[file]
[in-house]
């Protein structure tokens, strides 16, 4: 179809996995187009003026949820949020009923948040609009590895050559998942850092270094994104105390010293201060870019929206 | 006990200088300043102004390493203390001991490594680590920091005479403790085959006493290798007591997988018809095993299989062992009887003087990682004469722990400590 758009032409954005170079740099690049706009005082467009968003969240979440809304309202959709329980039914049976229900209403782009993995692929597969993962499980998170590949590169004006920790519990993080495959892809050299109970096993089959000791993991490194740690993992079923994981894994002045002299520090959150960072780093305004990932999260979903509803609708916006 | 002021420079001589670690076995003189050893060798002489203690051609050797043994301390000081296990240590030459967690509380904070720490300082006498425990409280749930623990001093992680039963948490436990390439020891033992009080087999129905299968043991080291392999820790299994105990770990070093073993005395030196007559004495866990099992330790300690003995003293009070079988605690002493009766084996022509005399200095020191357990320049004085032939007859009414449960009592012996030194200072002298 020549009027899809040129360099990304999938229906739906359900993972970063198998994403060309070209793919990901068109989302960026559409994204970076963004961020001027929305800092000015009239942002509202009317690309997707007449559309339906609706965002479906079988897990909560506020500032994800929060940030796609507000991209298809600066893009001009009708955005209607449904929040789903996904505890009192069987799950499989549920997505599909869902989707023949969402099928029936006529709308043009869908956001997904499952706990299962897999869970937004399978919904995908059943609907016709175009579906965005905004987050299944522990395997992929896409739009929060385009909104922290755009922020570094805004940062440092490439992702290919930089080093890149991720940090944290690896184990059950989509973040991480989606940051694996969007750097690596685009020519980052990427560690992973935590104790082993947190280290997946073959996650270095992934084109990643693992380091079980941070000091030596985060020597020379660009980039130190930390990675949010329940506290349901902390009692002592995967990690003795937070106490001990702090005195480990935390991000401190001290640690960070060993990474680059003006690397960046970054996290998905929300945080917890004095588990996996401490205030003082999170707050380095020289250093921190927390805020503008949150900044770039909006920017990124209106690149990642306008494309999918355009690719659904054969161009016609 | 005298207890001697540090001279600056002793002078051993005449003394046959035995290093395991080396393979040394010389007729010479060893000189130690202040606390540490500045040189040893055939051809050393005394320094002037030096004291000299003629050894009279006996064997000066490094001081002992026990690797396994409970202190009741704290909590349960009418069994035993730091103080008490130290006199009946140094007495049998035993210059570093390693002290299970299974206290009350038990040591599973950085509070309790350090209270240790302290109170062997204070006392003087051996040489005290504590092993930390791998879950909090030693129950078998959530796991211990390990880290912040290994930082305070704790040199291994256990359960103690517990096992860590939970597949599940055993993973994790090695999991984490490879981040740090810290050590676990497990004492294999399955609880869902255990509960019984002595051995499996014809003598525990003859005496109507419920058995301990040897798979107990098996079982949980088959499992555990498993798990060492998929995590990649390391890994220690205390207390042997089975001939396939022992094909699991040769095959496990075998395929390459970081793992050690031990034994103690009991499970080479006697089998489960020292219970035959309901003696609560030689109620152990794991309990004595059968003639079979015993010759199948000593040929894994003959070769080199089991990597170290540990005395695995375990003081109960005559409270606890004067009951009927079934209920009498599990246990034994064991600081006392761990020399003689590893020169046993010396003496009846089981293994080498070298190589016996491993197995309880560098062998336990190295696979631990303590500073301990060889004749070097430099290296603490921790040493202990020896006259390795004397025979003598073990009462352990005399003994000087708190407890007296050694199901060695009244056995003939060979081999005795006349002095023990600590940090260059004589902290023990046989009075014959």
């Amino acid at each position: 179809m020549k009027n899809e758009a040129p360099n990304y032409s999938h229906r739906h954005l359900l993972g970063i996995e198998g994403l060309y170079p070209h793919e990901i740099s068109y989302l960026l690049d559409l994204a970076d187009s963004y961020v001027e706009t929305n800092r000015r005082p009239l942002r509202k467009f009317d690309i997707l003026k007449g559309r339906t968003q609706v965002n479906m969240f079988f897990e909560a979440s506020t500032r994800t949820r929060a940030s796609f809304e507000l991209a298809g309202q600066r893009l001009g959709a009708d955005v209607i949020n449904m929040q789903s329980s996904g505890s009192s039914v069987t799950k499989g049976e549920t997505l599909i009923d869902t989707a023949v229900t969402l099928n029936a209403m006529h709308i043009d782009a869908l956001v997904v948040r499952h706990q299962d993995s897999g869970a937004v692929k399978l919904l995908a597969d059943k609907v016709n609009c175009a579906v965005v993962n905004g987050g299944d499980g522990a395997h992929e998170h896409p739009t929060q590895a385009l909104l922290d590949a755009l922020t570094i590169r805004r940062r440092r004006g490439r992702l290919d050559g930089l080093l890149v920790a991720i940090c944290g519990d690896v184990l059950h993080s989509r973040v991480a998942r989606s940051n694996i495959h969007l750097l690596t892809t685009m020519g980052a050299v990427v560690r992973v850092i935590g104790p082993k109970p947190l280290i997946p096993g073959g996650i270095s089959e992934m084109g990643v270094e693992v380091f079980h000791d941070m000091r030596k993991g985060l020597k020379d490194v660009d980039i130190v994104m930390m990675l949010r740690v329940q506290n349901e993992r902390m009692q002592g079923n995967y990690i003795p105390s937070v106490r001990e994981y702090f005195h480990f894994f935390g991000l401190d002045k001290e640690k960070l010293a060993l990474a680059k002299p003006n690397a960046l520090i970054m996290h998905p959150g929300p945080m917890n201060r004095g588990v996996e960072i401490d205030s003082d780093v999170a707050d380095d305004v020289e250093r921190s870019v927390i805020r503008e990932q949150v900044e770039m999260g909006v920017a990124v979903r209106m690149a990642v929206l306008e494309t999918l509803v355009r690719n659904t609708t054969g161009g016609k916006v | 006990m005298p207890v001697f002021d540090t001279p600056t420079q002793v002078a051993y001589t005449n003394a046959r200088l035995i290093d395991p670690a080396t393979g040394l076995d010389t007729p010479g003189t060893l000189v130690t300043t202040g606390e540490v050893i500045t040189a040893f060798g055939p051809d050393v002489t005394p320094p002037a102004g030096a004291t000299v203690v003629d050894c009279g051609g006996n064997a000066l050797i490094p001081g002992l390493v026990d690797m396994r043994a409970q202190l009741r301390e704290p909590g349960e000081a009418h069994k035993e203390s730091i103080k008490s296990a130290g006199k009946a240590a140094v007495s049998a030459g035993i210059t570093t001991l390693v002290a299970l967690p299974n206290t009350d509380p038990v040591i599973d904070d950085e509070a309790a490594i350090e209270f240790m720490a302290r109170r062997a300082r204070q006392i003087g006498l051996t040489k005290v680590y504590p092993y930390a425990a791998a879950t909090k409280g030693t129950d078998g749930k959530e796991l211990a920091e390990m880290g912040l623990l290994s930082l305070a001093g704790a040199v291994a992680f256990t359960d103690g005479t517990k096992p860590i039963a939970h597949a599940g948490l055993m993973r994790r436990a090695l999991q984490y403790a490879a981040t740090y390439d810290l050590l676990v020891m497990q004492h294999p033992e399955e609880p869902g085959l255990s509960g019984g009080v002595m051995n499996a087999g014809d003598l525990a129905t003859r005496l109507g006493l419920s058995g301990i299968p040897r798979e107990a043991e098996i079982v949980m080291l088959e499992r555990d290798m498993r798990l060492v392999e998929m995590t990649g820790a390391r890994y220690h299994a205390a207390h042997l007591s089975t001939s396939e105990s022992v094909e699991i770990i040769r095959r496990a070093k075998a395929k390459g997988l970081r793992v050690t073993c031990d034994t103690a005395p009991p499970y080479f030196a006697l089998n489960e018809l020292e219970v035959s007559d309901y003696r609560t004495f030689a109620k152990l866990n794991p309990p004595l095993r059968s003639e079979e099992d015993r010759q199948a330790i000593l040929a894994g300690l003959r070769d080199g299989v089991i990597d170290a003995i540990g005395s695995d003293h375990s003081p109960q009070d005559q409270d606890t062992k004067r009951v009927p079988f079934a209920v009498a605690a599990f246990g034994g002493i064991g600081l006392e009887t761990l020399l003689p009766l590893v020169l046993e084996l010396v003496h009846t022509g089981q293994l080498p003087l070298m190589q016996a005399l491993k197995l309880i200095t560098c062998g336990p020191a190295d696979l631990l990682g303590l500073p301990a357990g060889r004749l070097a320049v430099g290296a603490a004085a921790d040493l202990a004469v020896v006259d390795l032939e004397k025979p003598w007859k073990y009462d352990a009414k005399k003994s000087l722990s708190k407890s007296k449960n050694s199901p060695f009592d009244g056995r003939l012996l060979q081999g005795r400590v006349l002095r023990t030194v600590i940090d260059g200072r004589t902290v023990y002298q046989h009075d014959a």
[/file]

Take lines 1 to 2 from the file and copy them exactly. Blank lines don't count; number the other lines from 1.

[in-house]
């Protein structure tokens, strides 16, 4: 179809996995187009003026949820949020009923948040609009590895050559998942850092270094994104105390010293201060870019929206 | 006990200088300043102004390493203390001991490594680590920091005479403790085959006493290798007591997988018809095993299989062992009887003087990682004469722990400590 758009032409954005170079740099690049706009005082467009968003969240979440809304309202959709329980039914049976229900209403782009993995692929597969993962499980998170590949590169004006920790519990993080495959892809050299109970096993089959000791993991490194740690993992079923994981894994002045002299520090959150960072780093305004990932999260979903509803609708916006 | 002021420079001589670690076995003189050893060798002489203690051609050797043994301390000081296990240590030459967690509380904070720490300082006498425990409280749930623990001093992680039963948490436990390439020891033992009080087999129905299968043991080291392999820790299994105990770990070093073993005395030196007559004495866990099992330790300690003995003293009070079988605690002493009766084996022509005399200095020191357990320049004085032939007859009414449960009592012996030194200072002298 020549009027899809040129360099990304999938229906739906359900993972970063198998994403060309070209793919990901068109989302960026559409994204970076963004961020001027929305800092000015009239942002509202009317690309997707007449559309339906609706965002479906079988897990909560506020500032994800929060940030796609507000991209298809600066893009001009009708955005209607449904929040789903996904505890009192069987799950499989549920997505599909869902989707023949969402099928029936006529709308043009869908956001997904499952706990299962897999869970937004399978919904995908059943609907016709175009579906965005905004987050299944522990395997992929896409739009929060385009909104922290755009922020570094805004940062440092490439992702290919930089080093890149991720940090944290690896184990059950989509973040991480989606940051694996969007750097690596685009020519980052990427560690992973935590104790082993947190280290997946073959996650270095992934084109990643693992380091079980941070000091030596985060020597020379660009980039130190930390990675949010329940506290349901902390009692002592995967990690003795937070106490001990702090005195480990935390991000401190001290640690960070060993990474680059003006690397960046970054996290998905929300945080917890004095588990996996401490205030003082999170707050380095020289250093921190927390805020503008949150900044770039909006920017990124209106690149990642306008494309999918355009690719659904054969161009016609 | 005298207890001697540090001279600056002793002078051993005449003394046959035995290093395991080396393979040394010389007729010479060893000189130690202040606390540490500045040189040893055939051809050393005394320094002037030096004291000299003629050894009279006996064997000066490094001081002992026990690797396994409970202190009741704290909590349960009418069994035993730091103080008490130290006199009946140094007495049998035993210059570093390693002290299970299974206290009350038990040591599973950085509070309790350090209270240790302290109170062997204070006392003087051996040489005290504590092993930390791998879950909090030693129950078998959530796991211990390990880290912040290994930082305070704790040199291994256990359960103690517990096992860590939970597949599940055993993973994790090695999991984490490879981040740090810290050590676990497990004492294999399955609880869902255990509960019984002595051995499996014809003598525990003859005496109507419920058995301990040897798979107990098996079982949980088959499992555990498993798990060492998929995590990649390391890994220690205390207390042997089975001939396939022992094909699991040769095959496990075998395929390459970081793992050690031990034994103690009991499970080479006697089998489960020292219970035959309901003696609560030689109620152990794991309990004595059968003639079979015993010759199948000593040929894994003959070769080199089991990597170290540990005395695995375990003081109960005559409270606890004067009951009927079934209920009498599990246990034994064991600081006392761990020399003689590893020169046993010396003496009846089981293994080498070298190589016996491993197995309880560098062998336990190295696979631990303590500073301990060889004749070097430099290296603490921790040493202990020896006259390795004397025979003598073990009462352990005399003994000087708190407890007296050694199901060695009244056995003939060979081999005795006349002095023990600590940090260059004589902290023990046989009075014959």